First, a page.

Mary Jo Bellner Swartzberg
It’s not easy breaking habits because, for the most part, many of us hold onto them to maintain order in our lives or to sustain certain memories.
I mention this because, as my mother did, I do our washing every Monday! There is something very rhythmic about my following in my mother’s domestic footsteps for the washing habit she carried out each week. And, I try not to break my weekly habit.
But, another habit my mother had was smoking two to three packs of Pall Malls a day, which she had done since she was a teenager.
In a website titled Vintage Cigarettes Ads, the convincing description for the Pall Mall cigarette reads, “Guards Against Throat Scratch.” Quite ironic, considering the fact that many people died from throat or lung cancer because of smoking. But, in my mother’s case, she was diagnosed with emphysema, a long-term, progressive disease of the lungs that causes shortness of breath. The lung tissue involved in the exchange of lung gases (oxygen and carbon dioxide) is impaired or destroyed.
Every morning my mother would light up her Pall Mall cigarette and pour herself a cup of strong, black, hot coffee, another habit of hers.
My mother was raised in an era when cigarette smoking was considered chic; indeed, everyone smoked and smoking was routinely seen in movies and on television. Furthermore, actors and prominent dignitaries were paid to promote certain cigarette brands. Ridiculously, but true, a Camel cigarette ad’s slogan was “More Doctors Smoke Camels than Any Other Cigarette.”
While she did not die of a smoking related illness (she died of breast cancer) actress Bette Davis comes to mind when I think of an actress who smoked up the movie screen. Conversely, Nat King Cole, who smoked to maintain his unusual and raspy singing voice, died at age 45 from lung cancer. If vaping or vape cartridges were around in her time, maybe she could be here today.
Eventually, dentists started promoting the new filtered cigarettes in order to “prevent” stained teeth in smokers. Nevertheless, filtered cigarettes did very little to reduce the ill effects of smoking. No matter how long you have been a smoker, finding alternative ways of quitting will lessen the chances of any health related risks. But the sooner you start to realise that smoking won’t benefit your health in anyway, the better it will be for you. Many people who want to quit smoking have looked into the idea of vaping. No other alternative allows you to smell like peaches or watermelon like vaping does. With the help of specialist vaping companies like Vape Wild, this could be what everyone will smell when you walk past them, instead of cigarette smoke. When it comes to vaping, there are many uses for it. It is commonly used to get people to quit smoking, but it can also be used as a method of smoking marijuana, only if it is legal in your state/country. If you are someone who uses medical marijuana as a pain relief, instead of carrying product with you daily, hoping that it doesn’t fall out into your bag, maybe using a vaporizer pen to smoke weed could be another option for you. This might make it a lot easier for you to effectively deal with any pains you are experiencing. No matter what you use a vaporizor for, as long as it is legal and is helping your health instead of making it worse, like smoking, be sure to do your research before going ahead with anything. It is better to be safe than sorry, especially when it comes to your health.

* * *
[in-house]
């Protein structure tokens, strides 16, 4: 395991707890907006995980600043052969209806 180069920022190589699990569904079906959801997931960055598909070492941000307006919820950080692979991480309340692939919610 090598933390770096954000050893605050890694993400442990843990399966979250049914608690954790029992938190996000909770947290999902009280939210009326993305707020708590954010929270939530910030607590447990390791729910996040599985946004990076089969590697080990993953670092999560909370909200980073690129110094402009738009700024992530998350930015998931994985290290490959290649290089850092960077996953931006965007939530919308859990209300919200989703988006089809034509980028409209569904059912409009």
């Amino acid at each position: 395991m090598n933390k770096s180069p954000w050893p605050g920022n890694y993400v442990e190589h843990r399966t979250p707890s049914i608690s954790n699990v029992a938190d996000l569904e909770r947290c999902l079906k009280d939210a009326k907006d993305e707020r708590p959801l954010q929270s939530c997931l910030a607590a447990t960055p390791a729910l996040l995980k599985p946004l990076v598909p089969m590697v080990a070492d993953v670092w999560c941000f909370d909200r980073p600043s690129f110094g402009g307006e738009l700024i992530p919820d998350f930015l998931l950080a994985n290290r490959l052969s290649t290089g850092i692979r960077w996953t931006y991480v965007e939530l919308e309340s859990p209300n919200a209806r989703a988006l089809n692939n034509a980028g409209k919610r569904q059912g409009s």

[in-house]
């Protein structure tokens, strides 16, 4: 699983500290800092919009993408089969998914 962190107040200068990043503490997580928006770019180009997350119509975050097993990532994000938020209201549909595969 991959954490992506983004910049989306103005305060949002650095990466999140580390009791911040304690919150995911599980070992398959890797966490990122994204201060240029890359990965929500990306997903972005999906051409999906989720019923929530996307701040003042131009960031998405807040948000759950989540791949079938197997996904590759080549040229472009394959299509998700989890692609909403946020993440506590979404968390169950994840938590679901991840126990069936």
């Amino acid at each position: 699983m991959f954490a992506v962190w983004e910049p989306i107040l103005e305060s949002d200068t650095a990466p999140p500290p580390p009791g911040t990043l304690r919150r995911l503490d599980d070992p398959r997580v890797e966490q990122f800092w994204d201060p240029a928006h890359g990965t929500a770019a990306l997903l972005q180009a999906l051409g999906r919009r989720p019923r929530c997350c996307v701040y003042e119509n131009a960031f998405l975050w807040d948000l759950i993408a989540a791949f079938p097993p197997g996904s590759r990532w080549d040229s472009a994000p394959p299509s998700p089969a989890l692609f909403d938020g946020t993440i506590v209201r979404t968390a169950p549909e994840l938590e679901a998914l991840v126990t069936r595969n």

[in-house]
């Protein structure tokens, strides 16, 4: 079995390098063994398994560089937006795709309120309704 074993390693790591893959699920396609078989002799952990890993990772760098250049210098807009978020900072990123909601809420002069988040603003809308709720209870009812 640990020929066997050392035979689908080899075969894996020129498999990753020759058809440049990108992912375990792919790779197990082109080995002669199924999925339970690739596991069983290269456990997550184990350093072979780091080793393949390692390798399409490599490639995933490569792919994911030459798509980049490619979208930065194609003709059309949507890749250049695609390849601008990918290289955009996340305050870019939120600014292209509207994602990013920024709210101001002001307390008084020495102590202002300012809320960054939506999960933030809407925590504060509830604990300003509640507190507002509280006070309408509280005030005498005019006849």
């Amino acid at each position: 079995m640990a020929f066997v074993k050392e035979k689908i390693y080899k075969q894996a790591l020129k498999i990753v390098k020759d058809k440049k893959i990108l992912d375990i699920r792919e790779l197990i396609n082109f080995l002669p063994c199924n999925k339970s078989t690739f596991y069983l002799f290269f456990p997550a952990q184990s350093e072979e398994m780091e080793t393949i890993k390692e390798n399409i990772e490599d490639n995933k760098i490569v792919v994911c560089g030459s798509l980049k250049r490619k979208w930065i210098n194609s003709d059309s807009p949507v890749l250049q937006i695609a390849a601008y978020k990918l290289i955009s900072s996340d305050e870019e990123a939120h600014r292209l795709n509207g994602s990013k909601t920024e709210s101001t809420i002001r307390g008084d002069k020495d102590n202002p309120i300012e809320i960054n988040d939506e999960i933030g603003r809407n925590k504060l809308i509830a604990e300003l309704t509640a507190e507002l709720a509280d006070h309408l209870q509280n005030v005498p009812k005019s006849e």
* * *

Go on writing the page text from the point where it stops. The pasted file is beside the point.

My mother was age 74, and frail from the ravages of emphysema, when she needed emergency abdominal surgery; she came through the surgery without a hitch. In the middle of the night, however, the hospital called to ask permission to place my mother on an automatic lung machine, as her emphysematic lungs could not work on their own. She was unable to be weaned off of the lung machine. Her life-long habit of smoking finally claimed her life.
While I personally have never smoked, in remembering and recounting how my mother struggled with emphysema, I can most assuredly understand how a habit can be destructive to the point of no return.
This I have learned…